It’s been just over a week since Leelah Alcorn committed suicide. Leelah grew up not far from where I live in Cincinnati. If you haven’t heard Leelah’s story, it’s a tragic one. Leelah was a trans teen who chose to kill herself because, as she wrote in her suicide note, “the life I would’ve lived isn’t worth living in… because I’m transgender.”
Leelah’s note was posted on tumblr shortly after she purposefully walked in front of a truck on a dark night, but tumblr has since removed the blog post. In that post, Leelah described feeling like a girl trapped in a boy’s body ever since she was four years old.
Leelah’s parents were not supportive of her gender identity, to say the least. For several months, they completely isolated Leelah by removing her from public school, taking away her computer and phone, and not letting her use social media. Leelah’s parents also took her to Christian therapists who she said told her she was selfish and wrong.
So, Leelah felt her best option was suicide. For Leelah, I am so sad. For every person who struggles for acceptance of their sexuality and/or gender identity, I am sad. For every person who feels life is not worth living, I am so sad and distraught.
That Leelah’s parents used religion (Christianity) to reject their child’s gender identity makes me angry. Clearly, there are many Christians who would accept Leelah for who she was. Certainly, there are some Jews who would argue acceptance of Leelah, and other Jews who would argue rejection.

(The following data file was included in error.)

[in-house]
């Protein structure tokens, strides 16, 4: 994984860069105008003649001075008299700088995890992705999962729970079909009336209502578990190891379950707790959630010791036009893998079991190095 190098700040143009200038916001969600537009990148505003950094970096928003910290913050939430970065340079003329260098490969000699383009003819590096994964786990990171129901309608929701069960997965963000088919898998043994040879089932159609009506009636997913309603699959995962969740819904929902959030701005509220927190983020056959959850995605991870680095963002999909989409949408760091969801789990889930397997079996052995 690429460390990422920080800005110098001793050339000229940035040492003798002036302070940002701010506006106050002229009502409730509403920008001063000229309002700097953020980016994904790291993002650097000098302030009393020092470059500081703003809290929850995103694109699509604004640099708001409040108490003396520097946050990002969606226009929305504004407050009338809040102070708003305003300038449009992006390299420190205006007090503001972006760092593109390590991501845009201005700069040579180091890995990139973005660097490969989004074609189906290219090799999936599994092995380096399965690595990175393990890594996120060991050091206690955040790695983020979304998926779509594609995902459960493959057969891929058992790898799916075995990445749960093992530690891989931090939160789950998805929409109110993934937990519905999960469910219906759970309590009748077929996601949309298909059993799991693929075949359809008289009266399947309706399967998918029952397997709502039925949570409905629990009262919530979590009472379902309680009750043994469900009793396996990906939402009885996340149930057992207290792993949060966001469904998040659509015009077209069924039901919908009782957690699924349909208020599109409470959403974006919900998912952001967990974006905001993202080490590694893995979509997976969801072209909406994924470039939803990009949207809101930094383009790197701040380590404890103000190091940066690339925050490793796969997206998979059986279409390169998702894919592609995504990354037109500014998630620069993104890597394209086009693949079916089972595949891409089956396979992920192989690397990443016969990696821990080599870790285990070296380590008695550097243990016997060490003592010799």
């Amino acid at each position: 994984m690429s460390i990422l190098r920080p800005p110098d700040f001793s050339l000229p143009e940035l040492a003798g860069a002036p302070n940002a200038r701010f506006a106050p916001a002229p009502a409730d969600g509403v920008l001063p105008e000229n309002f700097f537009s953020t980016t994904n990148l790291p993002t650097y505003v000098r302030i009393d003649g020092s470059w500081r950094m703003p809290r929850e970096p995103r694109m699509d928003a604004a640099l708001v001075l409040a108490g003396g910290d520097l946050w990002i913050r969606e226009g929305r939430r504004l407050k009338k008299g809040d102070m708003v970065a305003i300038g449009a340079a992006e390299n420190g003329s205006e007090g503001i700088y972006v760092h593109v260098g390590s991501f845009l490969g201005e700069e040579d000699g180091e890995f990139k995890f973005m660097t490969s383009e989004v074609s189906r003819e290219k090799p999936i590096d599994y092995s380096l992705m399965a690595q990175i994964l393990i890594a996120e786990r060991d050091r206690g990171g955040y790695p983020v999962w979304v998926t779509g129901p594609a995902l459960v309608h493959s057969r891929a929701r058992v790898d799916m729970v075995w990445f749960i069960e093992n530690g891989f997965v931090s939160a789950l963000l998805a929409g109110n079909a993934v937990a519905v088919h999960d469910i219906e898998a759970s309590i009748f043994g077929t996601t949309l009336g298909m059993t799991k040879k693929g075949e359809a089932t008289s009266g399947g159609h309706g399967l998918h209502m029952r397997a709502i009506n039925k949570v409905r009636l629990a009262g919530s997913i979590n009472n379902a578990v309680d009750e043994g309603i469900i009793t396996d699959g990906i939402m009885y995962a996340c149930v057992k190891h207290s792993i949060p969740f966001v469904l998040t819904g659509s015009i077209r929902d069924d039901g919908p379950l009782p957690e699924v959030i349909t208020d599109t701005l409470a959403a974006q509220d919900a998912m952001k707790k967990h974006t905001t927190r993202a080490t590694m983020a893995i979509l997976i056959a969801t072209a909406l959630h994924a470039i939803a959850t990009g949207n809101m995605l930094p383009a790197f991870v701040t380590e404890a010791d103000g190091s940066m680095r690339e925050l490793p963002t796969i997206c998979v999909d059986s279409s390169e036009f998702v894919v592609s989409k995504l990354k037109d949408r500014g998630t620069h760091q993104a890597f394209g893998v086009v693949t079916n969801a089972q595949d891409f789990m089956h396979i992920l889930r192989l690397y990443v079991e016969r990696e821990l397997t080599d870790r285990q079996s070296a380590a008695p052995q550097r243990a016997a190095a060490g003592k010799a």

My Judaism and my humanism bring me to a very simple conclusion: Leelah was a person. She was Leelah. And, my humanness moves me to compassion, to understanding, and to acceptance of others and their feelings.
I do not believe that religion should be used to marginalize and stigmatize. I want to be part of a religious community that is open to possibilities – and that empowers every person to be himself or herself.
Leelah ended her suicide note by asking us to fix society. Our actions cannot bring Leelah back, but hopefully they can make a difference in the lives of others.
Here are just a few small steps you can take to support others:
• Read PFLAG’s Guide to Being a Trans Ally
• If you’re involved in Jewish organizational life, talk to the leadership about how your organization can be most inclusive
• If you have children or work with children, open the door to important and honest conversations about sexuality and gender
• Know the signs of suicide and be ready when you see the sings to open up important conversations and make connections between people and resources available
In the words of Leelah Alcorn, “Fix society. Please.” Challenge accepted.
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Last Shabbat, the guest speaker at my congregation, B’nai Israel in Bridgeport, CT, was Rabbi Andrea Myers, author of a wonderful memoir entitled, ‘The Choosing: A Rabbi’s Journey from Silent Nights to High Holy Days.” Through insightful, and often highly amusing, personal stories, Rabbi Myers chronicles her own journeying from a Long Island home with a Lutheran father and Sicilian Catholic mother, to Brandeis University, coming out as a lesbian, traveling to Israel and converting to Judaism, and then returning to the USA to become a Rabbi, a wife, and a mother.
There are many layers to the stories that Rabbi Myers tell – in each chapter of her book we learn something about Jewish practice, something about inter-family interfaith relations, and a lot about the spiritual journey that can unfold for each and every one of us as we find the courage to become more of who we truly are.